The scientific case for helmet safety: data, accuracy, and what we can measure

Helmet safety, arguably stagnant in innovation terms for a long period of time, is now undergoing a period of renaissance. Max Strandwitz, the CEO of MIPS shares his firm’s story with CI.N…

It’s a basic truth of outdoor recreation: cyclists and athletes of all levels may crash. Some of these incidents are going to involve the head and, we hope, a head that’s protected by the best in helmet safety technology. For years, that meant a helmet that protected us primarily from direct linear impacts. These helmets and the developers behind them no doubt helped make cycling safer and reduced the number of skull fractures typically caused by these linear impacts.

Now, thanks to extensive neurological and biomechanical research, we know that those linear impacts are part of the safety story. The other part is the rotational motion that impacts our heads in the 5 to 10 milliseconds following an impact proven to directly influence the incidence of concussions and other severe brain trauma. Our approach at MIPS is to mimic the safety system of the human head which uses cerebrospinal fluid to allow the brain to slide inside the skull in the event of an impact.

In a MIPS-equipped helmet, there is a low-friction layer that allows the helmet to slide 10-15mm relative to the head, resulting in a reduction of the rotational motion that may otherwise be transmitted to the brain. Modern helmet brands should consider both of these types of motion and the damage they cause as they seek to design and build the best and safest helmets they possibly can.


Thankfully, most helmet companies have embraced some kind of solution that at least attempts to manage this damaging rotational motion. For our part here at MIPS, the scientists behind our solution are pioneers in the field and were defining this problem long before there was a little yellow dot logo on many of bicycling helmets in use today. We’re proud to be a science-based business whose product arose as an answer to a demonstrated clinical problem. Because we’ve been living and breathing the intricacies of rotational motion for over 20 years, we feel we’re uniquely qualified to help shape the conversation around it.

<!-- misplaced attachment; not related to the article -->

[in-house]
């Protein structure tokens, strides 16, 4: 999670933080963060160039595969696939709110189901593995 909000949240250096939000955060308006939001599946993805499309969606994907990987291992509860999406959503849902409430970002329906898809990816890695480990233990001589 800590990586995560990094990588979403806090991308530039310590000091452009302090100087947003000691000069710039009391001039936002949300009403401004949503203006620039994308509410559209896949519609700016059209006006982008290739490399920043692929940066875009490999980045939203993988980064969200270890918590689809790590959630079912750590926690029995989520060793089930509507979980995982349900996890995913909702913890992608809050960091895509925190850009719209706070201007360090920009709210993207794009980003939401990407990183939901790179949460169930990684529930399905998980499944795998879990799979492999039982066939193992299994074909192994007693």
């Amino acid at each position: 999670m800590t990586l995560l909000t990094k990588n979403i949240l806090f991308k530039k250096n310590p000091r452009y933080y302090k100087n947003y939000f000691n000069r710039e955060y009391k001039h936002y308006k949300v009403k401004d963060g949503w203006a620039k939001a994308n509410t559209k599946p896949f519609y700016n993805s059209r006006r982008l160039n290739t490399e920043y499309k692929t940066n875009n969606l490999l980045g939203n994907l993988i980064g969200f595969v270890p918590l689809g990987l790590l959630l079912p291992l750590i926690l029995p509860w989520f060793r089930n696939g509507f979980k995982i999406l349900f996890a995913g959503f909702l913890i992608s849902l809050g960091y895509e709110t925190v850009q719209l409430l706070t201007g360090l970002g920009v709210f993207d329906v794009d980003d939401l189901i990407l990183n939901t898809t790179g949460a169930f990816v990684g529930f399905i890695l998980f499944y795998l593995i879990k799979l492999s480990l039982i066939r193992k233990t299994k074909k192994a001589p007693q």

While we’re grateful that we’re seeing nearly all major bike helmet brands trying to address this critical aspect of safety, we feel that there’s still work to do, namely in how we talk about this problem and how we can all guide consumers in understanding it.

The current conversation around brain injuries and crashes is a difficult one. People are hardwired to want clear-cut answers, especially when they deal with serious issues like concussions. This is particularly true when selecting helmets for our families; we don’t appreciate the uncomfortable combination of safety and ambiguity.

We know that every crash is a unique event and every person involved in a crash reacts uniquely. The physics involved in recreating a real-world event is nearly impossible and, similarly challenging is accounting for the differences in physiology in individual people.